As the quantity of money spent on luxury goods increases, demand is also becoming ever more fragmented, providing opportunities for new competitors to muscle in on the market. New brands continued to penetrate the Thai market in 2015, including Dior Homme, Jimmy Choo, Tiffany & Co, Roger Vivier, MCM, Roos and Alexander Wang in addition to the opening of new flagship stores and the larger boutiques for premium brands such as La Mer, Charriol and Paul Smith.
Prime Real Estate
In addition to favourable domestic demographics, Thai luxury good sales are also driven by a significant number of affluent tourists, particularly those from mainland China who have developed reputations as big spenders when travelling abroad. Attracted by relatively lower prices compared to other major regional commercial hubs along, many foreign visitors tend to frequent Bangkok’s numerous shopping districts, often in conjunction with destination vacation trips utilising the country’s well-established tourism industry. With half of the world’s 10 most expensive global retail markets located in the Asia-Pacific (Hong, Kong, Tokyo, Melbourne, Sydney and Beijing), Thailand is a well-stocked yet less expensive alternative.
“Thailand remains an attractive country for global luxury brands as the cost of investment here is about half that of some neighbouring destinations,” Kriengsak Tantiphipop, CEO of high-end shopping complex The Emporium, told local press in May 2015. “During the last two years, more than 100 new global brands have entered Thailand. That has approximately doubled the number of stores [in this category] compared with 2012,” said Kriengsak, who noted that the top brands were largely from Italy, the UK, Australia, Japan, Hong Kong, Singapore and Sweden.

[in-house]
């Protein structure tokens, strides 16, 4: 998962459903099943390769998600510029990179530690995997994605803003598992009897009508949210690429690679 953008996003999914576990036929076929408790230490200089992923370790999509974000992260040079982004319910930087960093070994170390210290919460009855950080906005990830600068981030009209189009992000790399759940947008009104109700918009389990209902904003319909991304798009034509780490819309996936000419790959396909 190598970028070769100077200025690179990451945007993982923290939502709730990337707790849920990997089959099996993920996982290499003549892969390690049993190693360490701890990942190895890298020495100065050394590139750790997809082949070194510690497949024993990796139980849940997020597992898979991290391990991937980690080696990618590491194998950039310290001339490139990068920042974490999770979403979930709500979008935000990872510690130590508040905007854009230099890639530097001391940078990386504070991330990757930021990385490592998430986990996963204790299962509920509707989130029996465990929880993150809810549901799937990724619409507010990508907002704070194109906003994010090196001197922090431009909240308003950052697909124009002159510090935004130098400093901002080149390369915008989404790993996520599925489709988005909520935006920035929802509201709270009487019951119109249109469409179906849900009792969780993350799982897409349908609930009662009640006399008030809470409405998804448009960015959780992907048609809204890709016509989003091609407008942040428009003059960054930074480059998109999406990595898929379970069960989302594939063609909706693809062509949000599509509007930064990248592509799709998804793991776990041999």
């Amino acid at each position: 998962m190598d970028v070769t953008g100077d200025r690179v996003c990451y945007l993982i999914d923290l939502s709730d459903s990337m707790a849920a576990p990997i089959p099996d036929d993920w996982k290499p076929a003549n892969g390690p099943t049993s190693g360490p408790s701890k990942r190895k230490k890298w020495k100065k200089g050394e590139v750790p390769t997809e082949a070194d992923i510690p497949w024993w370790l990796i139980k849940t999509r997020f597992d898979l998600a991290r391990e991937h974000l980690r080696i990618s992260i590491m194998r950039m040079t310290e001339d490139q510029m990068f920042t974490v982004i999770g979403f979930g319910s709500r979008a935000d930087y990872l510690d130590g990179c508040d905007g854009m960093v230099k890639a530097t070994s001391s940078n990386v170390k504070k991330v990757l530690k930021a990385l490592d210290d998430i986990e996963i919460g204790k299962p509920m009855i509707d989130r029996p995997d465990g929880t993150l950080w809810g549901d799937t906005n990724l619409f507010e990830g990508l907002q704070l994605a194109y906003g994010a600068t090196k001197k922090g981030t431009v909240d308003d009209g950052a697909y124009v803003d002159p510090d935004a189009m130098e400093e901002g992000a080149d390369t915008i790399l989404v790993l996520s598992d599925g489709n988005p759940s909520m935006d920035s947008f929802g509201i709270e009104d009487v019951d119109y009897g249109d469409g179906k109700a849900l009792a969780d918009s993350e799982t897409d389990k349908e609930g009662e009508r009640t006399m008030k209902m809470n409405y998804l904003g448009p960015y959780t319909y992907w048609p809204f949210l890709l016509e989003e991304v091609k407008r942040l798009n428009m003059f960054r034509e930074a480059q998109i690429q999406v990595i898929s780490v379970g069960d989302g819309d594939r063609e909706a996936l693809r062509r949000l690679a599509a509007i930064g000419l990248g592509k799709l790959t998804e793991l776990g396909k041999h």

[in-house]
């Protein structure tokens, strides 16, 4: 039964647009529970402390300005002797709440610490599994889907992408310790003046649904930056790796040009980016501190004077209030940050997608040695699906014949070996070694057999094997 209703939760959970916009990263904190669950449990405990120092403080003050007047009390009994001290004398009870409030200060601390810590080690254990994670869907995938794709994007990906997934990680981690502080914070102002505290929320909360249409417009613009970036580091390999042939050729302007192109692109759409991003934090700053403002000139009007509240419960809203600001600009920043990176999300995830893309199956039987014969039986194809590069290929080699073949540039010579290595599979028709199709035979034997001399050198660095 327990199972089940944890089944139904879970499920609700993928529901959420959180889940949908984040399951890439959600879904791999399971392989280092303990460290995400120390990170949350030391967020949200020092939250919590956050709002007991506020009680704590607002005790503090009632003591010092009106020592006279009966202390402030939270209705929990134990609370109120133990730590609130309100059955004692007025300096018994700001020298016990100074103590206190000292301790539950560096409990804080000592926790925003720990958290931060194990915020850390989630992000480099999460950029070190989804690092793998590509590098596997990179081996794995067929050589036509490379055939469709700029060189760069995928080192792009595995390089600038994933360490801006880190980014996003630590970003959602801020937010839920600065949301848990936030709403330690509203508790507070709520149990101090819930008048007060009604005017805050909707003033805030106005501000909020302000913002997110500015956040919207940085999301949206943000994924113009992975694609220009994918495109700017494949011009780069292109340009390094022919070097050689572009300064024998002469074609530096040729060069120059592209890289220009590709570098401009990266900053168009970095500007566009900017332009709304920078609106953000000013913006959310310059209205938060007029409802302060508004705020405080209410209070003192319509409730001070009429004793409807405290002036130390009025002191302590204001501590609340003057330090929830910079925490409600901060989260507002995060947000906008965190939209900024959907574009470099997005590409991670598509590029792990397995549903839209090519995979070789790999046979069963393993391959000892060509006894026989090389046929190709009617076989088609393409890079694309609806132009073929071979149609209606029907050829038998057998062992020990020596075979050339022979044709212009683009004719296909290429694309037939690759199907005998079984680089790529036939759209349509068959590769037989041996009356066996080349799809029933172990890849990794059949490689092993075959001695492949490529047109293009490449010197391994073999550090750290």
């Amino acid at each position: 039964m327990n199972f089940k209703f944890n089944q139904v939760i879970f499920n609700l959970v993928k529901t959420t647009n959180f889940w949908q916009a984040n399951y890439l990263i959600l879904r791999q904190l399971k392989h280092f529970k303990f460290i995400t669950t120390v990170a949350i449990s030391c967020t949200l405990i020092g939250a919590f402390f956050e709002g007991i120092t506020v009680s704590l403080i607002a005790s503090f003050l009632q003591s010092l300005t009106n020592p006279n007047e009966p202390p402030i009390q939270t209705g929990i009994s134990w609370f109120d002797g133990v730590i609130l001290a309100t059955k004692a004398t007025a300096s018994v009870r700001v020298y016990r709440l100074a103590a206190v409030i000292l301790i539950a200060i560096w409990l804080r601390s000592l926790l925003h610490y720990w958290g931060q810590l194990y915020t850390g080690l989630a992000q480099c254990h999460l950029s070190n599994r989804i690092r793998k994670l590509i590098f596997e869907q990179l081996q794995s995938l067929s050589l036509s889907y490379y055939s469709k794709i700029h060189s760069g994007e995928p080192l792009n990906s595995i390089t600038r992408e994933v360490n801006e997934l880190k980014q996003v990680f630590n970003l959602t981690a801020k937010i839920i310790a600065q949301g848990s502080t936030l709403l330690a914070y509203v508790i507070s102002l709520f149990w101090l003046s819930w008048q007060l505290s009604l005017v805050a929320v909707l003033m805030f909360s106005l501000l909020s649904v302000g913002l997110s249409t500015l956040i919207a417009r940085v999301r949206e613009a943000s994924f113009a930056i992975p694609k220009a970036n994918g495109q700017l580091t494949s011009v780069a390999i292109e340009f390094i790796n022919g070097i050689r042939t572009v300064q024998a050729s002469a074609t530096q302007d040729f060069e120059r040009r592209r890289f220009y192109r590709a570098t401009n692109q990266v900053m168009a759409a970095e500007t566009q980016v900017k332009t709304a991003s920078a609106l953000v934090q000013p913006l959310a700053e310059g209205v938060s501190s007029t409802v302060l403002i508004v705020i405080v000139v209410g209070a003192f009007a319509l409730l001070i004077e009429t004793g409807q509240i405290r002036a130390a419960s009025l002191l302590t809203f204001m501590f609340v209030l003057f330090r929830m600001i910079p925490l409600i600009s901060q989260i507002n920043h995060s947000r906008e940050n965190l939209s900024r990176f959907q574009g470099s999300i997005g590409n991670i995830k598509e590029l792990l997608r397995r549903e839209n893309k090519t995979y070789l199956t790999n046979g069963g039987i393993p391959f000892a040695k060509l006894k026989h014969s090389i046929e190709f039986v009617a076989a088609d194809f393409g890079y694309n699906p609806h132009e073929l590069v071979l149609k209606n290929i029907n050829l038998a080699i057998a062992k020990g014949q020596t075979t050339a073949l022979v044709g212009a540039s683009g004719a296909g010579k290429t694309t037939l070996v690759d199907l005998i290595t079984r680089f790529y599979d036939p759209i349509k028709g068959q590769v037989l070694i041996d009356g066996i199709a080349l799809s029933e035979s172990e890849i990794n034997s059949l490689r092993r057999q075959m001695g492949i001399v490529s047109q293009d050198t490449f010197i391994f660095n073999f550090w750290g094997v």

Operational costs for retailers in the region have surged in recent years due to the increased competition in the expanding retail segment, driving up wage and rent growth rates in the Asia-Pacific region far faster than the global average.
According to figures from the International Labour Organisation, real wages in Asia increased by 60% from 2005 to 2013, more than three times as fast as the global average which expanded by less than 20% over the same time period.
In addition to the direct financial costs associated with this growth, this trend also poses challenges in recruitment and retention in the luxury retail sector as competition for skilled frontline salespersons intensifies. At the same time, retail rent in prime locations has spiked dramatically with around two-thirds of major cities within the region recording double-digit growth in rents in 2014 compared with 2009. Since 2002, property consultant CBRE’s Asia-Pacific Prime Rental Retail Index has increased by more than 75 basis points, breaking the 175 level at the end of 2014 before flattening out in 2015.